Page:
Thursday, June 30, 2011

Participation is Powerful: Part 2, The Journey

About 200,000 Hindus make two-month pilgrimage through Kashmiri Mountains - MSNBC
A handicapped Hindu makes his pilgrimage to the sacred Amarnath Caves, one of the most revered of Hindu shrines on June 29 near Baltal, India. More than 5,000 Hindu devotees, braving sub-zero temperatures, began the hike over glaciers and along paths overhanging gorges to reach the sacred Amarnath cave housing an ice stalagmite, a stylized phallus worshiped by Hindus as a symbol of the god Shiva.
Pilgrimages and rituals involving physical exertion and sacrifice are common to all the world's cultures, and across all religious traditions.  Why this commonality?  Certainly adherents have a notion that being nearer to the holy will benefit them in some way, but I believe there is more to it.  

The journey itself, with its rigors and privations provides an opportunity for pilgrims to physically play out the story of their place in the cosmos, their relationship with the divine.  We may ponder, from home, the ice stalagmite lingam in a far off cave, worshiping it as a representation of the divine, but without the strenuous journey to visit it, we do not experience our relationship with Shiva in the same way.  The ice lingam is the same with or without us, but we don't really experience it without feeling the strain in our bodies and the relief of arrival.

So what does this have to do with funerals?  Everything.  The pallbearer feels the weight of the casket bearing her loved one and the abstract ideas of death and her love for the deceased become tangible.  The eulogist struggles to put the impact of his loved one on their family and community into words, and in doing so, he understands that impact in much greater depth.    Drivers and passengers in the cortege pass through familiar streets in a much different manner and are reminded that this day is not like all others because a life impacted others and the passing of that life is an important event.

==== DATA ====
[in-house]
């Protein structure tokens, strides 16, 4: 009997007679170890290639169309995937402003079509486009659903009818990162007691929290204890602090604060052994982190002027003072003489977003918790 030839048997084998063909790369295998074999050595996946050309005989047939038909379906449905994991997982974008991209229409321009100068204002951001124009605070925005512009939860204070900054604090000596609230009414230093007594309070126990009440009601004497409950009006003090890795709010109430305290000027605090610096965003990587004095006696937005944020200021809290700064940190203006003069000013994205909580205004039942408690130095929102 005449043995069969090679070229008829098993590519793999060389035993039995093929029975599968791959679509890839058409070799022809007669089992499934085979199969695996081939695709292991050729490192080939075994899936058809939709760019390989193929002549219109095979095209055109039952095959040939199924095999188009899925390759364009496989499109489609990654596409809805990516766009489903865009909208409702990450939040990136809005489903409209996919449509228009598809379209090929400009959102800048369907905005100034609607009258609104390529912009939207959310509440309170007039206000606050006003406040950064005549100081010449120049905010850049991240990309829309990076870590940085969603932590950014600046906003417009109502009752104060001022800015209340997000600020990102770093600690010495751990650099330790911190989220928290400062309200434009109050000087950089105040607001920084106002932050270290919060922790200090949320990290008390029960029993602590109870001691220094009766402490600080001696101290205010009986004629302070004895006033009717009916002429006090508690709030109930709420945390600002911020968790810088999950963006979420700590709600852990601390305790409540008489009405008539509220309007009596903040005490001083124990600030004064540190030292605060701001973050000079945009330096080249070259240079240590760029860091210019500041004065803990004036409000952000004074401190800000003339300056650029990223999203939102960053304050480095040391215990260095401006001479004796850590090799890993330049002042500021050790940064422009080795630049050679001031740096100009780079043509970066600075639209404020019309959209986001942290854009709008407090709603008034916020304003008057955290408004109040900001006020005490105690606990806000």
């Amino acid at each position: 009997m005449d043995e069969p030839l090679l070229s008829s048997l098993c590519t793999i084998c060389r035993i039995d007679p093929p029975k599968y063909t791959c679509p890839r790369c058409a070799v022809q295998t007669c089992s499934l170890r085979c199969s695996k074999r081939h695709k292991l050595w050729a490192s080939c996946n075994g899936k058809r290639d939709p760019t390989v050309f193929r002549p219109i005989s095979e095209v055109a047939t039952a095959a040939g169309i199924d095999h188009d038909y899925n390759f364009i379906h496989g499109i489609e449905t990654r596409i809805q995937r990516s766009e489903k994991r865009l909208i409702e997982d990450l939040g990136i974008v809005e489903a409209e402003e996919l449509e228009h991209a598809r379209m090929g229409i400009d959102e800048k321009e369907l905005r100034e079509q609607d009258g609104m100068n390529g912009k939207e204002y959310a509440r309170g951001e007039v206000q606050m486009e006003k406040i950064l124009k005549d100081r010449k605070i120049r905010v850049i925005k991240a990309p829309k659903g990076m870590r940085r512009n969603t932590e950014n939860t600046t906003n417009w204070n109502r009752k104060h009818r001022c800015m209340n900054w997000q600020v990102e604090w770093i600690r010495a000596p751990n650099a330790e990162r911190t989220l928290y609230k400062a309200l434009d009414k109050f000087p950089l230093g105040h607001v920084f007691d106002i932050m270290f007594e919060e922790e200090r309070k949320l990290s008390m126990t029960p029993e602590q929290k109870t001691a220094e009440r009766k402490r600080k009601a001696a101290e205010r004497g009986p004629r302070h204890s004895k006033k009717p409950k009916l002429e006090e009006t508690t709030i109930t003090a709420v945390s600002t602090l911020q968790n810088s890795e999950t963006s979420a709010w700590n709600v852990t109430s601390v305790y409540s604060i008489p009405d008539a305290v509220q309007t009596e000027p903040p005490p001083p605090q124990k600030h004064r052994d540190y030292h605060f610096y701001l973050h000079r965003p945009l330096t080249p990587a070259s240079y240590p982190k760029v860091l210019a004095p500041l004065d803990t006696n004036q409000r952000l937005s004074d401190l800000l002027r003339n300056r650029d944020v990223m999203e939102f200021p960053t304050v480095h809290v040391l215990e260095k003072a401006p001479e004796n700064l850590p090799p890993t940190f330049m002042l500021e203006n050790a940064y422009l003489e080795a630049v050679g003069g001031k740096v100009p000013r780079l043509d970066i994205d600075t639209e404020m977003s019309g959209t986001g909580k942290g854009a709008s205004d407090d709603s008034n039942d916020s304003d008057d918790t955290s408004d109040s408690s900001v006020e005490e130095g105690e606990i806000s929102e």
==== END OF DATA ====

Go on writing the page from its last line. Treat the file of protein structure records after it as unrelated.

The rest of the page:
Yes, we can stay at home and merely think about the deceased and their family.  It is a bother and a strain to attend, an inconvenience to dress in a special way.  It is uncomfortable to experience the emotions that are brought out by participating in these activities.  By participating though, by physically acting out our part, we feel our relationship and place in the rhythm of life as a physical reality. Our thoughts and feelings take form, and we can deal with them in a positive and meaningful way. 

for more on this topic, visit Participation is powerful: Part 1

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